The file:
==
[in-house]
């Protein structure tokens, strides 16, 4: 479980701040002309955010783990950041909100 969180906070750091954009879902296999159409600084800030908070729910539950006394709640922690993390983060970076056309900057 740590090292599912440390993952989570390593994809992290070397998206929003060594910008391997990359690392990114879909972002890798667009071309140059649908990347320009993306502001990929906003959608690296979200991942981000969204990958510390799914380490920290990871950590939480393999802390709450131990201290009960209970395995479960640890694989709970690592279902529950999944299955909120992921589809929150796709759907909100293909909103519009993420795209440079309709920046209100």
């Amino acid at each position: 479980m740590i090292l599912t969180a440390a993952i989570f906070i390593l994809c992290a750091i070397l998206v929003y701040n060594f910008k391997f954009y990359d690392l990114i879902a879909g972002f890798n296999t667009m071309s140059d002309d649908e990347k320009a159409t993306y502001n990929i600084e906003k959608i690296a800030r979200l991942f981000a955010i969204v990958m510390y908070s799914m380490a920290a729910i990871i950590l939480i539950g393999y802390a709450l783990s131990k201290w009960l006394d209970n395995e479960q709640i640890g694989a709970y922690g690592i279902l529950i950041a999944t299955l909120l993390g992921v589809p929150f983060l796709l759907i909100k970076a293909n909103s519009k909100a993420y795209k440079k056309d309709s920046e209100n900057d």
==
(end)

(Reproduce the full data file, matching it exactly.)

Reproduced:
[in-house]
């Protein structure tokens, strides 16, 4: 479980701040002309955010783990950041909100 969180906070750091954009879902296999159409600084800030908070729910539950006394709640922690993390983060970076056309900057 740590090292599912440390993952989570390593994809992290070397998206929003060594910008391997990359690392990114879909972002890798667009071309140059649908990347320009993306502001990929906003959608690296979200991942981000969204990958510390799914380490920290990871950590939480393999802390709450131990201290009960209970395995479960640890694989709970690592279902529950999944299955909120992921589809929150796709759907909100293909909103519009993420795209440079309709920046209100």
């Amino acid at each position: 479980m740590i090292l599912t969180a440390a993952i989570f906070i390593l994809c992290a750091i070397l998206v929003y701040n060594f910008k391997f954009y990359d690392l990114i879902a879909g972002f890798n296999t667009m071309s140059d002309d649908e990347k320009a159409t993306y502001n990929i600084e906003k959608i690296a800030r979200l991942f981000a955010i969204v990958m510390y908070s799914m380490a920290a729910i990871i950590l939480i539950g393999y802390a709450l783990s131990k201290w009960l006394d209970n395995e479960q709640i640890g694989a709970y922690g690592i279902l529950i950041a999944t299955l909120l993390g992921v589809p929150f983060l796709l759907i909100k970076a293909n909103s519009k909100a993420y795209k440079k056309d309709s920046e209100n900057d």